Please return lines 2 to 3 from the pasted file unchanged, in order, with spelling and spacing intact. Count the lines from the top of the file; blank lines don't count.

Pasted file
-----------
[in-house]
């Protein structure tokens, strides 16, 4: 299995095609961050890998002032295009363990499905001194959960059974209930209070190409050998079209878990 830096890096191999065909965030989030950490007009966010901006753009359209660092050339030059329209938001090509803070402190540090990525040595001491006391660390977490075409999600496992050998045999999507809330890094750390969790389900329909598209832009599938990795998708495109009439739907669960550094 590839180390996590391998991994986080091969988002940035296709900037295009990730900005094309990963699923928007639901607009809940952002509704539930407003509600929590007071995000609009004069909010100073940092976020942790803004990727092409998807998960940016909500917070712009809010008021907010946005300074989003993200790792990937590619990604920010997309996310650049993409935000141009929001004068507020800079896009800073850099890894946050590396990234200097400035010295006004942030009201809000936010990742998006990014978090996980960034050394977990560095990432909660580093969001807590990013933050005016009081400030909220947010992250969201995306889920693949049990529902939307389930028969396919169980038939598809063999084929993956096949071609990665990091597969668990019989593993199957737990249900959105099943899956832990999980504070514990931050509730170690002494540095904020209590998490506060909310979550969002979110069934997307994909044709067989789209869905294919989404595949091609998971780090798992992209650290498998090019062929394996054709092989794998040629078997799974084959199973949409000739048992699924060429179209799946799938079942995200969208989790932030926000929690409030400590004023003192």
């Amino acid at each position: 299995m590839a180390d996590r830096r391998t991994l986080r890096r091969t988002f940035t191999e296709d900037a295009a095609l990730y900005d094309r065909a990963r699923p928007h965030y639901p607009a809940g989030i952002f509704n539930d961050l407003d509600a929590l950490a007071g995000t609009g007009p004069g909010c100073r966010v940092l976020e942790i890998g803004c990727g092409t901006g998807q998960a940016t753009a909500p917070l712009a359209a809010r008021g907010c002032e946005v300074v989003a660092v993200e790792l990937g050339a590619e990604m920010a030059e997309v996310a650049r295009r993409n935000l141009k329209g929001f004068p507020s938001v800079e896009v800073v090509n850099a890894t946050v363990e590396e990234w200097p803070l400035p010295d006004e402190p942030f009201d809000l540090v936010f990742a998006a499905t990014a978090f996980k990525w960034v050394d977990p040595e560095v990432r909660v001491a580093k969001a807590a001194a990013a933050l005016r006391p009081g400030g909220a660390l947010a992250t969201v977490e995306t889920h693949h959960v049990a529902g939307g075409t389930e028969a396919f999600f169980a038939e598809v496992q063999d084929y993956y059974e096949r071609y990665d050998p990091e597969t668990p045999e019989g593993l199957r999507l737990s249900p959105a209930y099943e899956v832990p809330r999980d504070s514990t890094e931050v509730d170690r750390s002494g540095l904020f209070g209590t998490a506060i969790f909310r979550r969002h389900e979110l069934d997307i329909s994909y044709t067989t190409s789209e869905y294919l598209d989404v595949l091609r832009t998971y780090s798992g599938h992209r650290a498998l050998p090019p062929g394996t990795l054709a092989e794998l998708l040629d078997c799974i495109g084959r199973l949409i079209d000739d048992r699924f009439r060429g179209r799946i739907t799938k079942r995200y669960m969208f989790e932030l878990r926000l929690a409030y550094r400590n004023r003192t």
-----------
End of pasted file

């Protein structure tokens, strides 16, 4: 299995095609961050890998002032295009363990499905001194959960059974209930209070190409050998079209878990 830096890096191999065909965030989030950490007009966010901006753009359209660092050339030059329209938001090509803070402190540090990525040595001491006391660390977490075409999600496992050998045999999507809330890094750390969790389900329909598209832009599938990795998708495109009439739907669960550094 590839180390996590391998991994986080091969988002940035296709900037295009990730900005094309990963699923928007639901607009809940952002509704539930407003509600929590007071995000609009004069909010100073940092976020942790803004990727092409998807998960940016909500917070712009809010008021907010946005300074989003993200790792990937590619990604920010997309996310650049993409935000141009929001004068507020800079896009800073850099890894946050590396990234200097400035010295006004942030009201809000936010990742998006990014978090996980960034050394977990560095990432909660580093969001807590990013933050005016009081400030909220947010992250969201995306889920693949049990529902939307389930028969396919169980038939598809063999084929993956096949071609990665990091597969668990019989593993199957737990249900959105099943899956832990999980504070514990931050509730170690002494540095904020209590998490506060909310979550969002979110069934997307994909044709067989789209869905294919989404595949091609998971780090798992992209650290498998090019062929394996054709092989794998040629078997799974084959199973949409000739048992699924060429179209799946799938079942995200969208989790932030926000929690409030400590004023003192």
């Amino acid at each position: 299995m590839a180390d996590r830096r391998t991994l986080r890096r091969t988002f940035t191999e296709d900037a295009a095609l990730y900005d094309r065909a990963r699923p928007h965030y639901p607009a809940g989030i952002f509704n539930d961050l407003d509600a929590l950490a007071g995000t609009g007009p004069g909010c100073r966010v940092l976020e942790i890998g803004c990727g092409t901006g998807q998960a940016t753009a909500p917070l712009a359209a809010r008021g907010c002032e946005v300074v989003a660092v993200e790792l990937g050339a590619e990604m920010a030059e997309v996310a650049r295009r993409n935000l141009k329209g929001f004068p507020s938001v800079e896009v800073v090509n850099a890894t946050v363990e590396e990234w200097p803070l400035p010295d006004e402190p942030f009201d809000l540090v936010f990742a998006a499905t990014a978090f996980k990525w960034v050394d977990p040595e560095v990432r909660v001491a580093k969001a807590a001194a990013a933050l005016r006391p009081g400030g909220a660390l947010a992250t969201v977490e995306t889920h693949h959960v049990a529902g939307g075409t389930e028969a396919f999600f169980a038939e598809v496992q063999d084929y993956y059974e096949r071609y990665d050998p990091e597969t668990p045999e019989g593993l199957r999507l737990s249900p959105a209930y099943e899956v832990p809330r999980d504070s514990t890094e931050v509730d170690r750390s002494g540095l904020f209070g209590t998490a506060i969790f909310r979550r969002h389900e979110l069934d997307i329909s994909y044709t067989t190409s789209e869905y294919l598209d989404v595949l091609r832009t998971y780090s798992g599938h992209r650290a498998l050998p090019p062929g394996t990795l054709a092989e794998l998708l040629d078997c799974i495109g084959r199973l949409i079209d000739d048992r699924f009439r060429g179209r799946i739907t799938k079942r995200y669960m969208f989790e932030l878990r926000l929690a409030y550094r400590n004023r003192t």